button1_click()

To update current time dynamically and display it in Label lable1 control

 

3. Create SharePoint feature to deploy AJAX-enabled web part

You can skip this section if you already know how to create SharePoint feature for deploying custom web part

feature.xml


<?xml version="1.0" encoding="utf-8"?>

<Feature Id="B67C2989-580E-490c-86CF-86F0FA849373"

          Title="SimpleAJAXWebPart"

          Description="Moss Simple AJAX Item Listing Web Part"

          Version="1.0.0.0"

          Hidden="FALSE"

          Scope="Site"

          DefaultResourceFile="core"

          xmlns="http://schemas.microsoft.com/sharepoint/">

  <ElementManifests>

    <ElementManifest Location="elements.xml"/>

    <ElementFile Location="SimpleAJAXWebPart.dwp" />

  </ElementManifests>

</Feature>

elements.xml

<?xml version="1.0" encoding="utf-8" ?>

<Elements xmlns="http://schemas.microsoft.com/sharepoint/">

  <Module Name="WebPartPopulation" Url="_catalogs/wp" RootWebOnly="TRUE">

    <File Url="SimpleAJAXWebPart.dwp" Type="GhostableInLibrary">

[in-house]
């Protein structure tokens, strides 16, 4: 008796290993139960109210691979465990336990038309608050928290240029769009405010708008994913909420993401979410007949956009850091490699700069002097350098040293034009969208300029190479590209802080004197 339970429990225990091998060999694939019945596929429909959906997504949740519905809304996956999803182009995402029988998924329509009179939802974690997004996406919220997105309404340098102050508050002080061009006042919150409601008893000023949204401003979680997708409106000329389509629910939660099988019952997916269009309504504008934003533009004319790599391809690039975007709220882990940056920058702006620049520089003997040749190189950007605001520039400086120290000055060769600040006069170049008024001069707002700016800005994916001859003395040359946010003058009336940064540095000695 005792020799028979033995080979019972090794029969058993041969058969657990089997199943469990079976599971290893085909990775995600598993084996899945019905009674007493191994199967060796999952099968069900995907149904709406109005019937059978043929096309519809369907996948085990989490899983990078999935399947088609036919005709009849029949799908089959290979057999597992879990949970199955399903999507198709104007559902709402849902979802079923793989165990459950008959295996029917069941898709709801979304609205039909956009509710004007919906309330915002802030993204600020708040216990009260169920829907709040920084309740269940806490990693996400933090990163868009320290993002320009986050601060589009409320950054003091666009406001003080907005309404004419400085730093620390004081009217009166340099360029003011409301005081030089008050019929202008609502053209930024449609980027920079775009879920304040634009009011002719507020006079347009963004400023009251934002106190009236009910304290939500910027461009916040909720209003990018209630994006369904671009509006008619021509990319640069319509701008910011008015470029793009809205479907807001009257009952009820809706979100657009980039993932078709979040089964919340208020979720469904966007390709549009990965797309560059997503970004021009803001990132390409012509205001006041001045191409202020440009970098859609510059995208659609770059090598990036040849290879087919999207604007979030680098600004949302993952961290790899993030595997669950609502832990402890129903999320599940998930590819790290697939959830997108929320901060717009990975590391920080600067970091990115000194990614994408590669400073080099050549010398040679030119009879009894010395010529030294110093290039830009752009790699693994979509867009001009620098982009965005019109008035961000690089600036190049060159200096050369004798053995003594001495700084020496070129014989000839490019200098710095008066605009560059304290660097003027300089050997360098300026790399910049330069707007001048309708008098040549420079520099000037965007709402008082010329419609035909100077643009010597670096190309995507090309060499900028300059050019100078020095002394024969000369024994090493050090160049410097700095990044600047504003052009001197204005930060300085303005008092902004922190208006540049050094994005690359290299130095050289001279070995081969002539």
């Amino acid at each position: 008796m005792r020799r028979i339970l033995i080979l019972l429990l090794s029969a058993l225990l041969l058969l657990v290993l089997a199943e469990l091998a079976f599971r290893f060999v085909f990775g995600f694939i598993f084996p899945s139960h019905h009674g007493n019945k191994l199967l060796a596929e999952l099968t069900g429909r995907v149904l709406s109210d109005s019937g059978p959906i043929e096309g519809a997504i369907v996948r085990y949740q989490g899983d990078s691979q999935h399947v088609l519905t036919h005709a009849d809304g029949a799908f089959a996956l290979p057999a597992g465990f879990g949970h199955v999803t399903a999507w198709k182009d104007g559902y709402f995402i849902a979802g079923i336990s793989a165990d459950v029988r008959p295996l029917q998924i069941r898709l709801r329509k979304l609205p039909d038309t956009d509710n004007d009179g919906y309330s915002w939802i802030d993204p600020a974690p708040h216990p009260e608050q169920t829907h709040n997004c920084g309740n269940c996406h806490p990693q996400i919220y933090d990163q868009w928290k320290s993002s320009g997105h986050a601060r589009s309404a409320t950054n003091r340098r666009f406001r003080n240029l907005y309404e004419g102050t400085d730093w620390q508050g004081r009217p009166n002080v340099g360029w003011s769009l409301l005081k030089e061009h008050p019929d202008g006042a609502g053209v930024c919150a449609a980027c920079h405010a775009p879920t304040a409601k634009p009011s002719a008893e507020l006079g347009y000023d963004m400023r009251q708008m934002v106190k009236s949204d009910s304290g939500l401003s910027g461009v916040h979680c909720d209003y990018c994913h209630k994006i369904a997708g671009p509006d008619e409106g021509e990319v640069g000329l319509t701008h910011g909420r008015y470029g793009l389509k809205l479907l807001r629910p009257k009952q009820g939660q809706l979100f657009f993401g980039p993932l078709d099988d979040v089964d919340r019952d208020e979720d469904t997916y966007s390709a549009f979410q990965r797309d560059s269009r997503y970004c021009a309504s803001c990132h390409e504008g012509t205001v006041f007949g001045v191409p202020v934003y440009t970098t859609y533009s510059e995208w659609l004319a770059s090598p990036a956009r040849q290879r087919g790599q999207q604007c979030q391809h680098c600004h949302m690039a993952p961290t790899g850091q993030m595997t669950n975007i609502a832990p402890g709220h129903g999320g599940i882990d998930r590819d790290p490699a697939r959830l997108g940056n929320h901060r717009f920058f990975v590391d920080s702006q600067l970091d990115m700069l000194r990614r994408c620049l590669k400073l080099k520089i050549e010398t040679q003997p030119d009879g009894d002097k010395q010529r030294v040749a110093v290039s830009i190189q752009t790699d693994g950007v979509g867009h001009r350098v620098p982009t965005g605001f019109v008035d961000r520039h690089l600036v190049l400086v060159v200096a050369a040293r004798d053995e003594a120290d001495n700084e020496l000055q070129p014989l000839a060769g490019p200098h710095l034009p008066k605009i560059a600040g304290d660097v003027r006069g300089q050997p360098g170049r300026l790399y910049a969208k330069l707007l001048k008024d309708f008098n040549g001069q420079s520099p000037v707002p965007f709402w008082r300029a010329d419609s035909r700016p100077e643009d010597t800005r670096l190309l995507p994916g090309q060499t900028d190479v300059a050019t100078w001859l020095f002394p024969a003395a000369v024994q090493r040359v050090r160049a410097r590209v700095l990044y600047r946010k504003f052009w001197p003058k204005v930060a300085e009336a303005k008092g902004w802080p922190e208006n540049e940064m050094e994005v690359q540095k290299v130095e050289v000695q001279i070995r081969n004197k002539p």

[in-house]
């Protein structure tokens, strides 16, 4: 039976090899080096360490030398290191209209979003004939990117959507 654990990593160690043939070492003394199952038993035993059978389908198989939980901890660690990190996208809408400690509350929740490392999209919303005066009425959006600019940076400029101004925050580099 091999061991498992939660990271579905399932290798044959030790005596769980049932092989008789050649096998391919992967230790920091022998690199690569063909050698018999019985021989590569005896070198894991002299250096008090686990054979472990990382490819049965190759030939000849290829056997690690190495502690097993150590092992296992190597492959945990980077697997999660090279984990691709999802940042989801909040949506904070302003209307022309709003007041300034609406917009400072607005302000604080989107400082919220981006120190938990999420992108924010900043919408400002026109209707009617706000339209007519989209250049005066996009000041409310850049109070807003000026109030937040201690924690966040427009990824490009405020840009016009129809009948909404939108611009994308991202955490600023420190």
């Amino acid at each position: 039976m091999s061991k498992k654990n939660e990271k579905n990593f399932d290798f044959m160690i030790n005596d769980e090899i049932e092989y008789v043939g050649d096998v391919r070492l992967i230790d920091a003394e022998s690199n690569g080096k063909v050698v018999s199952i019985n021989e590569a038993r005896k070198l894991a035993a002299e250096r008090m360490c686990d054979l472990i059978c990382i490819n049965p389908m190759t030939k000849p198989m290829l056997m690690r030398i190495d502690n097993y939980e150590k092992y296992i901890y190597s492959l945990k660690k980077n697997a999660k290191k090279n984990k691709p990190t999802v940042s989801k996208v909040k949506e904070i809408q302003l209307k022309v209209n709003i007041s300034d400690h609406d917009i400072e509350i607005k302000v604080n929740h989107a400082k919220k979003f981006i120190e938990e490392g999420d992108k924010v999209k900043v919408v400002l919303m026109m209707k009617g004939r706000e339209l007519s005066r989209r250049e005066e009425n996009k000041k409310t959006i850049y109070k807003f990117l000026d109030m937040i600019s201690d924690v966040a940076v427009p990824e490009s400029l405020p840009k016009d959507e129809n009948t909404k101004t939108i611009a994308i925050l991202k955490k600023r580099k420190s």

</File>

  </Module>

</Elements>

SimpleAJAXWebPart.dwp


<?xml version="1.0" encoding="utf-8"?>

<WebPart xmlns="http://schemas.microsoft.com/WebPart/v2">

  <Assembly>YOUR_ASSEMBLY_INFO_HERE</Assembly>

  <TypeName>NAMESPACE.YOUR_WEB_PART_CLASSNAME_HERE</TypeName>

  <Title>Moss Simple AJAX Web Part</Title>

  <Description>Simple AJAX Item Listing Web Part</Description>

</WebPart>

Add AJAX-enabled web part to Page and see it in action

Before you add this AJAX-enabled web part to web part page, you have to add ASP.NET AJAX ScriptManager control to your master page (default.master if you are using default master page).


<asp:ScriptManager ID="ScriptManager1" runat="server"/>

Now you can add your AJAX-enabled web part to any web part page and see it in action. Remember to set web part image path and display text properties for ProgressTemplate to run properly.

James Tsai .NET SharePoint Blog - AJAX enabled webpart configuration